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PRESUMPTION AS TO CORRECT FINDING OF FACT

Dictum

When there is an appeal where there is a finding of fact affirmed by the Court of Appeal, this court would presume that the trial judge’s conclusions are correct. This is so since the trial judge was the only judge who saw and heard the witnesses. When the Court of Appeal affirms the conclusions of the trial court the presumption becomes much stronger. The presumption can only be displaced by the appellant who seeks, to upset the judgment on facts.

– Rhodes-Vivour, JSC. Ukeje v. Ukeje (2014)

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APPRAISAL OF FACT

It is settled law that the appraisal of facts is the duty of the trial Judge and the Appellant court will only intervene when the finding is perverse or wrongly made. – Nwodo, JCA. OLAM v. Intercontinental Bank (2009)

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CASES SHOULD BE DECIDED ON ITS OWN FACTS

It is also of paramount importance to always have it as a central theme that each case must be examined and decided on its own facts and circumstances as no two cases are alike in all particulars.

– Gumel, JCA. Ehanire v. Erhunmwuse (2007)

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TWO TYPES OF FINDING OF FACTS – WHEN APPEAL COURT CAN INTERFERE

In a trial, there are generally two sets of findings of facts: A finding of fact may be based on the credibility of witnesses or may be informed from other facts proved before the trial court. Where a witness gives direct evidence that is the evidence of the facts in issue as seen, heard or perceived by any other sense by him. (Section 77 of the Evidence Act). The finding of the trial court on such evidence depends on whether or not it believes that witness (credibility of the witness). Such a finding on such evidence is a primary finding of fact, i.e. the way the witness testifies, his demeanor in the box tells much of his credibility. The trial court that saw and heard the witness is in the best position to assess his credibility and make findings of primary facts. But, where on the other hand, other facts are put in evidence from which the facts in issue can be inferred, or where a witness gave circumstantial evidence, the finding of the trial court on the facts in issue depends on inference. This is a secondary finding of fact as it is not based on the credibility of the witness but on logical process of inference. In the former’s case, i.e. primary findings of fact, an appeal court should always be loathe in interfering with such a finding as it did not have the privilege of seeing, hearing or observing the demeanour of the witness. There are several decided authorities on this: Ebba v. Ogodo & Anor (1984) 4 SC 75; Akintola v. Olowa (1962) 1 All NLR 224; Fatoyinbo v. Williams (1956) 1 FSC 87; Egri v. Uperi (1974) 1 NMLR 22; just to mention a few. In the latter’s case, i.e. where findings of fact are secondary, i.e. drawn from inferences, an appeal court is in as good position as a court of trial to do this. It can differ from the trial court. See: Akpopuma V. Nzeka (1983) 2 SCNLR 1.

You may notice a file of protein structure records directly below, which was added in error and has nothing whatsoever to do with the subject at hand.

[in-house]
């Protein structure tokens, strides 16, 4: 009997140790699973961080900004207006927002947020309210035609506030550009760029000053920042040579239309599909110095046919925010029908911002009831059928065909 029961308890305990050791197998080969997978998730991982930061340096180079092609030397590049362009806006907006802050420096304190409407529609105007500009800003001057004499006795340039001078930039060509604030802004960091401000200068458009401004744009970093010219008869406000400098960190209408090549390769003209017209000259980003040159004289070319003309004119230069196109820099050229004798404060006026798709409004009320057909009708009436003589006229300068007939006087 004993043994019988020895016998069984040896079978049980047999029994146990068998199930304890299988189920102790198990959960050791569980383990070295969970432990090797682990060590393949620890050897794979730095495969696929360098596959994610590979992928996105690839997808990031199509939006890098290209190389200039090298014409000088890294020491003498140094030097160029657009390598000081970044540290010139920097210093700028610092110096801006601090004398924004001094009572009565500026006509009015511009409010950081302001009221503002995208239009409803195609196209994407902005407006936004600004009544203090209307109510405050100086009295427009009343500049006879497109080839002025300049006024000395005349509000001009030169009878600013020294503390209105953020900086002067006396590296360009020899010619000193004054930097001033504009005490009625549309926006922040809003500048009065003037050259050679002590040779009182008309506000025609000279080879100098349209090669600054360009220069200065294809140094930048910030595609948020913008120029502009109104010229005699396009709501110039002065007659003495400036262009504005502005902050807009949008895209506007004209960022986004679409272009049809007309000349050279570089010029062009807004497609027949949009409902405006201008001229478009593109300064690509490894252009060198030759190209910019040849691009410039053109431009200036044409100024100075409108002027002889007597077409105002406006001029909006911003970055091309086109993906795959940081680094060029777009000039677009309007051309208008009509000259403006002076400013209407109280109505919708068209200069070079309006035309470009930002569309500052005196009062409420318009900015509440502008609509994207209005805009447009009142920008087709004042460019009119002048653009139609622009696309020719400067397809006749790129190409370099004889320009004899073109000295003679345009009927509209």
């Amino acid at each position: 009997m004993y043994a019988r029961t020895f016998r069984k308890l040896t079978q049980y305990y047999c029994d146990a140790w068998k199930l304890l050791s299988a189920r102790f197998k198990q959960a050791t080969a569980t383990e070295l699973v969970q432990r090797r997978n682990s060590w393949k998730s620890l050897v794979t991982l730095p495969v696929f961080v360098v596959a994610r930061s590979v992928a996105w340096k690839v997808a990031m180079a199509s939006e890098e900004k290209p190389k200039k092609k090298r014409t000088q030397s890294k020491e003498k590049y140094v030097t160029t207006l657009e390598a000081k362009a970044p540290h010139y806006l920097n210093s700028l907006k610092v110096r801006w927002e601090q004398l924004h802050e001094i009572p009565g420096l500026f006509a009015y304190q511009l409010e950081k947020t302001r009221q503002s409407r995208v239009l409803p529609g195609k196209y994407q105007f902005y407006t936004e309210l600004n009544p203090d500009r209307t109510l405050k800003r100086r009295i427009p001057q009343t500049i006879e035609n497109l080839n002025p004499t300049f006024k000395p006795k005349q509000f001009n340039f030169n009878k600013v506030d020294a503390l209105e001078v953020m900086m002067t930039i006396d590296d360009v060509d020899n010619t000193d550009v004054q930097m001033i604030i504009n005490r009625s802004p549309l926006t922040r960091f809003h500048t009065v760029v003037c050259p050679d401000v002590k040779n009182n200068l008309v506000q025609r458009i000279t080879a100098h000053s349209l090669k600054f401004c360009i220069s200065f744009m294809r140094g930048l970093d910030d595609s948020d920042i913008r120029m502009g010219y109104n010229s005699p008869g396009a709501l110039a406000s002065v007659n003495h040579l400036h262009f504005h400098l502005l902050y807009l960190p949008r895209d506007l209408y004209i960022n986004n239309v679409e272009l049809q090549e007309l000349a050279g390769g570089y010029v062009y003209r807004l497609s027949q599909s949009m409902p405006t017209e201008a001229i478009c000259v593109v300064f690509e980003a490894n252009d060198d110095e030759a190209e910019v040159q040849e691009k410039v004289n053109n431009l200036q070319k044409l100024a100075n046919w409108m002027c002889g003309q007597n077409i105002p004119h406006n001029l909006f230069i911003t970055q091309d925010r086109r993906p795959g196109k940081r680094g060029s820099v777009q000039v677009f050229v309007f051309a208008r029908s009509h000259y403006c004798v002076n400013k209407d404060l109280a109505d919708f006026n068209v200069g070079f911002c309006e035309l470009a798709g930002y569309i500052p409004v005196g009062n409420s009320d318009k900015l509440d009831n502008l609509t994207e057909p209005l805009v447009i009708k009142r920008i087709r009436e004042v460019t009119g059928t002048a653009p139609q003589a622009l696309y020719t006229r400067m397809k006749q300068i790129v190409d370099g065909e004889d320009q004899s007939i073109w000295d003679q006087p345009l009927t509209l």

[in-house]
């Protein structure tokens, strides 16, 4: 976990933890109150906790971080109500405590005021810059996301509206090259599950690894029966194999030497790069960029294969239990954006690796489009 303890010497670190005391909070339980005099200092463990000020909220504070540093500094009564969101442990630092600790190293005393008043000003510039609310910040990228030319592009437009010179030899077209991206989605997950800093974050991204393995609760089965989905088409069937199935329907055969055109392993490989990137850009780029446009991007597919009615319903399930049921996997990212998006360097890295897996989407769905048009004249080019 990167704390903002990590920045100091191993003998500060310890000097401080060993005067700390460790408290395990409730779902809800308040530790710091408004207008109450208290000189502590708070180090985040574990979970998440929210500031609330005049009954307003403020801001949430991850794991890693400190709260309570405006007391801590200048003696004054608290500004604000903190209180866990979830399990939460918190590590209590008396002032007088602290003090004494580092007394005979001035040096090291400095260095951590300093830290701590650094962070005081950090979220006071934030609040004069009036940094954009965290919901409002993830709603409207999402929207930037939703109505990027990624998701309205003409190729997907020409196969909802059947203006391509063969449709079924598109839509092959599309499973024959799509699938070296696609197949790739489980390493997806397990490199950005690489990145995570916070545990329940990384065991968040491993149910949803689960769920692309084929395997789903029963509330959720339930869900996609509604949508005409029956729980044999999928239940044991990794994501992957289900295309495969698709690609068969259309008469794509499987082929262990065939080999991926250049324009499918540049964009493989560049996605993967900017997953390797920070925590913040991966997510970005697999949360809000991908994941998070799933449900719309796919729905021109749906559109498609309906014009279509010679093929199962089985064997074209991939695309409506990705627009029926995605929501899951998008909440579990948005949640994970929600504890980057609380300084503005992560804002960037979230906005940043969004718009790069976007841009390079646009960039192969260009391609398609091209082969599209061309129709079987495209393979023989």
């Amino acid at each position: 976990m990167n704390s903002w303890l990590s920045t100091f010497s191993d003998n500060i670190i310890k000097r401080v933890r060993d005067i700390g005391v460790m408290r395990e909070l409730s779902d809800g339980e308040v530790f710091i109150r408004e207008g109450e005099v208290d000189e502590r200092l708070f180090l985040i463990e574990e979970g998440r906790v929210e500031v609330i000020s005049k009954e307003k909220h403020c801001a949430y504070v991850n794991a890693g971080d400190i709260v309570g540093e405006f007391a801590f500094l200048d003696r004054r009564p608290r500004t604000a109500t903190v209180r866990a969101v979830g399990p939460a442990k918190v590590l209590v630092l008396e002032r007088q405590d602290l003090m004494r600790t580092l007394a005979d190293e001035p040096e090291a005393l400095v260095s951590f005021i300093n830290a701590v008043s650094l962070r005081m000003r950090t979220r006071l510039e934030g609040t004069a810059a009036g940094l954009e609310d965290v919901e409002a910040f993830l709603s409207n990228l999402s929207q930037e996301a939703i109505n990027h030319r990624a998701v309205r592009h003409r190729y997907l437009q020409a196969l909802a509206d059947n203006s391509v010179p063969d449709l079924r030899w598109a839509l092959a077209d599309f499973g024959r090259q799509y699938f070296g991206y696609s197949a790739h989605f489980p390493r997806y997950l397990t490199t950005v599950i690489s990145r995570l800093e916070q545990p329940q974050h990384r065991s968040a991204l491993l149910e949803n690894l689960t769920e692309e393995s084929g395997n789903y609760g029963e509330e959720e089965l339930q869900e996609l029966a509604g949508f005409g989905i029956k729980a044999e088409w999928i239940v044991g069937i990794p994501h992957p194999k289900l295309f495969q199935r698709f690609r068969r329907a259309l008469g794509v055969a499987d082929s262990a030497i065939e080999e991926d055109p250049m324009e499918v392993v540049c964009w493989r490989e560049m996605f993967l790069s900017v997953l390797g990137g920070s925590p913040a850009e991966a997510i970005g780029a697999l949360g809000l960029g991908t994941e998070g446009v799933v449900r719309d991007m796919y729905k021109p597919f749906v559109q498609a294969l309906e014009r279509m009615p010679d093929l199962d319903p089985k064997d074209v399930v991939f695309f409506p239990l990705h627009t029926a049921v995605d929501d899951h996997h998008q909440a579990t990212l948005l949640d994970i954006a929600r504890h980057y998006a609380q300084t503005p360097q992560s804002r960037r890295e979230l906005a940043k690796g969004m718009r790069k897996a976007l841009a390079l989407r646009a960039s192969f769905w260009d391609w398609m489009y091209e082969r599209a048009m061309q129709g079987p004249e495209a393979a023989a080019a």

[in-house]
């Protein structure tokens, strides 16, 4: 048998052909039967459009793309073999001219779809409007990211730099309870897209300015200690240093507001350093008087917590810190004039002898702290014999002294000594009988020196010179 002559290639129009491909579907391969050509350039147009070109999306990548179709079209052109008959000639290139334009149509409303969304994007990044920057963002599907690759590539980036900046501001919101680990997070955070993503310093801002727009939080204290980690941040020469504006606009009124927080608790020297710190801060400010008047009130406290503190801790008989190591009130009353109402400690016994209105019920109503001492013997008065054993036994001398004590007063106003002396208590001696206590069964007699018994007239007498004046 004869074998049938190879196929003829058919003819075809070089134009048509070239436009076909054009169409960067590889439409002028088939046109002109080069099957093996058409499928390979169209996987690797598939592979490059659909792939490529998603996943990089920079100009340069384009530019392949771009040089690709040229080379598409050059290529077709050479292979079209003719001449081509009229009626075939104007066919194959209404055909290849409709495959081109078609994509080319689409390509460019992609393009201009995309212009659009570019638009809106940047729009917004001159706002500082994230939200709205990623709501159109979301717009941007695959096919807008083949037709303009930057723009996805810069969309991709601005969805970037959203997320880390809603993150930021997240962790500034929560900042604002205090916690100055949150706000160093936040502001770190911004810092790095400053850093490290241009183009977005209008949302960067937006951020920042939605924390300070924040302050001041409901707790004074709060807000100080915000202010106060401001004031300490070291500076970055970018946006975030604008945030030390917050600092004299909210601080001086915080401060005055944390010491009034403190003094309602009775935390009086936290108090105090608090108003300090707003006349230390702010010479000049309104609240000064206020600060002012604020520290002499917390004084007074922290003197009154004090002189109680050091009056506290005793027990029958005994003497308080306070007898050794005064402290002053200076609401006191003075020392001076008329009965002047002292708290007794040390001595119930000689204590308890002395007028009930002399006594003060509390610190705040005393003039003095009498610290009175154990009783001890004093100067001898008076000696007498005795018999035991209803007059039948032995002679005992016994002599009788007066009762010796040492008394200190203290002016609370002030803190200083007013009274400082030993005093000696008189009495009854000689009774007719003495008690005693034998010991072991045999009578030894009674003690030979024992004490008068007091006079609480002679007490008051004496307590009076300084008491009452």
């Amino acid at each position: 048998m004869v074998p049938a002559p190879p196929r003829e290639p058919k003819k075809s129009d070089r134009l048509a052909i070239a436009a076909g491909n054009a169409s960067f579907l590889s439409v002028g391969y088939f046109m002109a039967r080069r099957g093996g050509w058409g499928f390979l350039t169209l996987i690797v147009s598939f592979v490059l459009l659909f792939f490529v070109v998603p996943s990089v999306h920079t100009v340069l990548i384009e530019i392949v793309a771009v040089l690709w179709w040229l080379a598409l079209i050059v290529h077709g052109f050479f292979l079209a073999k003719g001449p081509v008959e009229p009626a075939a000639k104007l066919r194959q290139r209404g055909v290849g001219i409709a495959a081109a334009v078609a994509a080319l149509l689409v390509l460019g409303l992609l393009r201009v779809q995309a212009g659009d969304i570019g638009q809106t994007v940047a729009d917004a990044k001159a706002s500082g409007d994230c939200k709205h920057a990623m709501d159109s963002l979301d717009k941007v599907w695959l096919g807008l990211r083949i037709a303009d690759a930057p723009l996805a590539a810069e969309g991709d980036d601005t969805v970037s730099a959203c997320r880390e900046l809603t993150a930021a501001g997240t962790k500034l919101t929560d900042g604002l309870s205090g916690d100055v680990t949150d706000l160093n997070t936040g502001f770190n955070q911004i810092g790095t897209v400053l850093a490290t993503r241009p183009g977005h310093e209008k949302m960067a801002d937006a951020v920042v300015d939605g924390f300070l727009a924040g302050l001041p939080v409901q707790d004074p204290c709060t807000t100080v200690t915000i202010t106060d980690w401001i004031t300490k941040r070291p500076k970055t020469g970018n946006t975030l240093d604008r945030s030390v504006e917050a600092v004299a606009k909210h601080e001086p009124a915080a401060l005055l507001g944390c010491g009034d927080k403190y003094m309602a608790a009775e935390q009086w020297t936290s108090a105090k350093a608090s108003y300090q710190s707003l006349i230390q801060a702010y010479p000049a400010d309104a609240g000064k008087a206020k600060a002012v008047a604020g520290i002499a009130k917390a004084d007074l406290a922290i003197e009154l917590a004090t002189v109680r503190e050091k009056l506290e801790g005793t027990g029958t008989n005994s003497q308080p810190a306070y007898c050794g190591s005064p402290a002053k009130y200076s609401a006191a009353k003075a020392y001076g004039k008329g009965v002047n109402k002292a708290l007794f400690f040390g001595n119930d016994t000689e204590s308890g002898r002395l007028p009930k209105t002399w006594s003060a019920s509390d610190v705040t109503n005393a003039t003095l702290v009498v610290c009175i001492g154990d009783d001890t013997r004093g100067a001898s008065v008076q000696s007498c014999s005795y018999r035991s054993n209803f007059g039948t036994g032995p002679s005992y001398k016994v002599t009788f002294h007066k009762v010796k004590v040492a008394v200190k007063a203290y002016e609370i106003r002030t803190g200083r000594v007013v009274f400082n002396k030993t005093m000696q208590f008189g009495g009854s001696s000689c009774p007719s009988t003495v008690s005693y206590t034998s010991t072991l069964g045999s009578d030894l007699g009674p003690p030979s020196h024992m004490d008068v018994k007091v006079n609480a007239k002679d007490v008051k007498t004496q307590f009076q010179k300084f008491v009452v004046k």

— T. Muhammad, JSC. VAB Petroleum v. Momah (2013) – SC.99/2004

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IF NO PERVERSITY IS SHOWN, FINDINGS OF FACT WILL NOT BE DISTURBED

The trial Tribunal and the court below have arrived at concurrent findings of fact and the attitude of the Supreme Court is replete in a number of judicial authorities which is that except there is established miscarriage of justice or violation of some principle of law or procedure or the findings are perverse the Supreme Court will not disturb such findings. See ADAKU AMADE V. EDWARD NWOSU (1992) 6 SCNJ 59. ONWUJUBA V. OBIENU (1991) 4 NWLR (PART 188) 16; OGUNDIYAN V. STATE (1991) 3 NWLR (PART 181) 519; IYARO V. THE STATE 1 NWLR (PART 69) 256. The list is indeed inexhaustive. I do not find the findings of fact bedeviled by any of these lapses.

— Alaoga, JSC. Akeredolu v. Mimiko (2013) – SC. 352/2013

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FINDING OF FACT IS PERCEPTION & EVALUATION

If I may add, the duty of the trial court is to receive all relevant evidence. That is perception. Thereafter the judge is to weigh the evidence in the context of the surrounding circumstances of the case. That is evaluation. A finding of fact involves both perception and evaluation.

– Rhodes-Vivour, JSC. Ukeje v. Ukeje (2014)

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COURT IS TO RECORD WHAT SIDE HE BELIEVES BEFORE RECORDING FINDING OF FACT

My only quarrel with the judgment of the learned trial Judge is that he recorded his findings before indicating what side he believed. This is a very wrong approach. After a review of the evidence of witnesses who gave conflicting accounts, the trial Judge ought to have indicated what side he believed before recording his findings because it is on the credibility of those witnesses that proper findings can be made. If a witness is not believed no finding of fact can be founded on his evidence.

— Oputa JSC. Onwuka & Ors. V. Ediala & Anor. (SC.18/1987, 20 January 1989)

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